12:00 p.m. 20.May.99.PDT
The European Commission on Thursday halted the approval process
for US-produced, genetically altered corn because
the plant's pollen could threaten Monarch butterflies.
The policy freeze comes at a time when trade relations between
Europe and the United States have already suffered
setbacks. A conflict is also brewing over Europe's ban on US beef
produced with hormones.
The study, by researchers at Cornell University, was published in this
week's Nature magazine.
Scientists found that leaves dusted with pollen from genetically
modified "Bt maize," developed by American company
Pioneer Hi-Bred International, have been proven lethal to Monarch
The Commission further cautioned that similar products being used
in Europe, such as those produced by Monsanto
and Novartis, could also be in jeopardy.
"There's no way any new products can be approved where this
information might have ... any bearing on that approval
process," said Peter Jorgensen, spokesman for acting EU
Environment Commissioner Ritt Bjerregaard.
However, Jorgensen said that the Commission would not take a final
policy stance until its own scientists had combed
through the new research. Until then, the Commission would not ask
EU environment ministers, who are set to meet
next month, to decide whether to approve the Pioneer maize.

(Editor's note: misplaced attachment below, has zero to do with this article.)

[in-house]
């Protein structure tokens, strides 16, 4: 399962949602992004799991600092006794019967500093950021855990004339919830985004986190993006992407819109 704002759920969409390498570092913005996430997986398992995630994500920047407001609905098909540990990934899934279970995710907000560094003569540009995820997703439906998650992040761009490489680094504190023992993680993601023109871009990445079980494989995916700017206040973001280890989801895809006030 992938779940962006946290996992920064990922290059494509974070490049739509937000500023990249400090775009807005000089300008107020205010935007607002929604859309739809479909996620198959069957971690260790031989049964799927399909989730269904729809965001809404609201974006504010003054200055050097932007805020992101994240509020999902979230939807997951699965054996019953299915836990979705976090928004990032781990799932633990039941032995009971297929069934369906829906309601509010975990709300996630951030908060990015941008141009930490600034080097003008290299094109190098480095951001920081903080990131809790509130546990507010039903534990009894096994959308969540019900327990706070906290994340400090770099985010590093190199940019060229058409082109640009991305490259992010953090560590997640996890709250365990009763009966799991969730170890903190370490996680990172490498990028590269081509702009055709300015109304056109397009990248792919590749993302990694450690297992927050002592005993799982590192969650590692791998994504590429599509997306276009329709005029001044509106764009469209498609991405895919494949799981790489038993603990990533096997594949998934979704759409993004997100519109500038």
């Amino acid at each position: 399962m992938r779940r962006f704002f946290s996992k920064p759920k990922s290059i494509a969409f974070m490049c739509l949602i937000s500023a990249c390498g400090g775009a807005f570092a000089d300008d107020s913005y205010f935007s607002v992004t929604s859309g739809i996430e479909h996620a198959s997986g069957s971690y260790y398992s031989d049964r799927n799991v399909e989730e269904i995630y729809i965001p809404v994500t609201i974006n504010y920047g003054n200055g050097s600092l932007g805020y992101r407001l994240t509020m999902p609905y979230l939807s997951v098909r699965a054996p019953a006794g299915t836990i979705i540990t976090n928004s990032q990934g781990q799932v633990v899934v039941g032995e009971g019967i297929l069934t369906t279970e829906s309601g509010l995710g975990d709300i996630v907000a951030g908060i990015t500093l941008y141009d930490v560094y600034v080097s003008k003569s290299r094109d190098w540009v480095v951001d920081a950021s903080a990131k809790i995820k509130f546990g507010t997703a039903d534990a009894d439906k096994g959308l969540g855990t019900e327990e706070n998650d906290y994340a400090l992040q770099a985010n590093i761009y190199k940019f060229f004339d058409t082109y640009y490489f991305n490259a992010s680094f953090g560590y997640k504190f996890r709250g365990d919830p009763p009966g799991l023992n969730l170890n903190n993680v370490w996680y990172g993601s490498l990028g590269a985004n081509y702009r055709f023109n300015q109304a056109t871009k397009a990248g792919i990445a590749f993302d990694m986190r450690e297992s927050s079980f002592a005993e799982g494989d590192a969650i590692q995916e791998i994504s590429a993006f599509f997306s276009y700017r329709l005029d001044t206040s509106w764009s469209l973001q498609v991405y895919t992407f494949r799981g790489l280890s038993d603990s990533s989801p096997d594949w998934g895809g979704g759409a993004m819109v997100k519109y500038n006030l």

American biotech companies have complained that European
distrust of the emerging agricultural technology will cost
them millions of dollars.
Scientists spliced genes from the bacterium Bacillus thuringiensis
into the plant genes, making the corn plant resistant
to a European borer pest while keeping the corn safe for human
According to the study, US farmers planted more than 7 million
acres of the hybrid crop last year, primarily to control
the European corn borer.
Monsanto representative Tom McDermott said that the study should
be considered within the context. "One study can't
be treated as proof. We need to consider how the findings compare
with other evidence and how the Bt technology
compares with other means of controlling the same pest."
Pioneer, which is in the midst of being purchased by Dupont, was
not available for comment.
Reuters contributed to this story.
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Fax: +64 3 348-1867
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